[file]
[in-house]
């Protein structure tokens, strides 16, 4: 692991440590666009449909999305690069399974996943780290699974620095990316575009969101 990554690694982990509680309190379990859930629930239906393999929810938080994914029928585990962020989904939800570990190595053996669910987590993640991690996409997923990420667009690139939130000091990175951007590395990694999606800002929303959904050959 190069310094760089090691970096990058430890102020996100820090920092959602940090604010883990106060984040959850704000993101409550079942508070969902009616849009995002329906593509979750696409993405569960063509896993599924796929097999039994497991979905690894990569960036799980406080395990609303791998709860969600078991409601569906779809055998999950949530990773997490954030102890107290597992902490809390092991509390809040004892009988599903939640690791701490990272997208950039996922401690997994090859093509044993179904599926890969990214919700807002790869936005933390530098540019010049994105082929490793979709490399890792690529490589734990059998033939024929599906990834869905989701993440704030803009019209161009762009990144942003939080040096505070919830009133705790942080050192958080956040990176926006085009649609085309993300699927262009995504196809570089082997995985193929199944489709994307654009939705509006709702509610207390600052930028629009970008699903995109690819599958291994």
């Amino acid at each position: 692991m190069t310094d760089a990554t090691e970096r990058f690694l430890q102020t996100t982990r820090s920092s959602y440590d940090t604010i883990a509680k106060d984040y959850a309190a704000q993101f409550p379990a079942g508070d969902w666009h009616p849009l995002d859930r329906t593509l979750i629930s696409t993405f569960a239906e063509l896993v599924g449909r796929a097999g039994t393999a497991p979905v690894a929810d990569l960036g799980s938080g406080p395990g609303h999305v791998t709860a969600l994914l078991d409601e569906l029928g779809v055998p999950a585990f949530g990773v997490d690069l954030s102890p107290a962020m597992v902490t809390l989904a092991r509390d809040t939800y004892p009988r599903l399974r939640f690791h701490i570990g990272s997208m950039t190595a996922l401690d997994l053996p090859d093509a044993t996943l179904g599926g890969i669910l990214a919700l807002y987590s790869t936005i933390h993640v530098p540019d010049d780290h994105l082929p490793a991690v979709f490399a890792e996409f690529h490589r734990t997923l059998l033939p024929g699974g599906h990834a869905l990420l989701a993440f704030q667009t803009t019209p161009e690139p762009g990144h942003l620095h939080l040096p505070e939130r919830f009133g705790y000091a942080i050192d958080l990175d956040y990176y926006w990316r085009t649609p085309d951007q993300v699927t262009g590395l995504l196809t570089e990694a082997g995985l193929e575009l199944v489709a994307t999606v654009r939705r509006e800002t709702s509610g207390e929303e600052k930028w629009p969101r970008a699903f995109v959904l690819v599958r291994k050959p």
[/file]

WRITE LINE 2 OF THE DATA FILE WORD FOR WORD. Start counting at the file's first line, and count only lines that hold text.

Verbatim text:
């Protein structure tokens, strides 16, 4: 692991440590666009449909999305690069399974996943780290699974620095990316575009969101 990554690694982990509680309190379990859930629930239906393999929810938080994914029928585990962020989904939800570990190595053996669910987590993640991690996409997923990420667009690139939130000091990175951007590395990694999606800002929303959904050959 190069310094760089090691970096990058430890102020996100820090920092959602940090604010883990106060984040959850704000993101409550079942508070969902009616849009995002329906593509979750696409993405569960063509896993599924796929097999039994497991979905690894990569960036799980406080395990609303791998709860969600078991409601569906779809055998999950949530990773997490954030102890107290597992902490809390092991509390809040004892009988599903939640690791701490990272997208950039996922401690997994090859093509044993179904599926890969990214919700807002790869936005933390530098540019010049994105082929490793979709490399890792690529490589734990059998033939024929599906990834869905989701993440704030803009019209161009762009990144942003939080040096505070919830009133705790942080050192958080956040990176926006085009649609085309993300699927262009995504196809570089082997995985193929199944489709994307654009939705509006709702509610207390600052930028629009970008699903995109690819599958291994």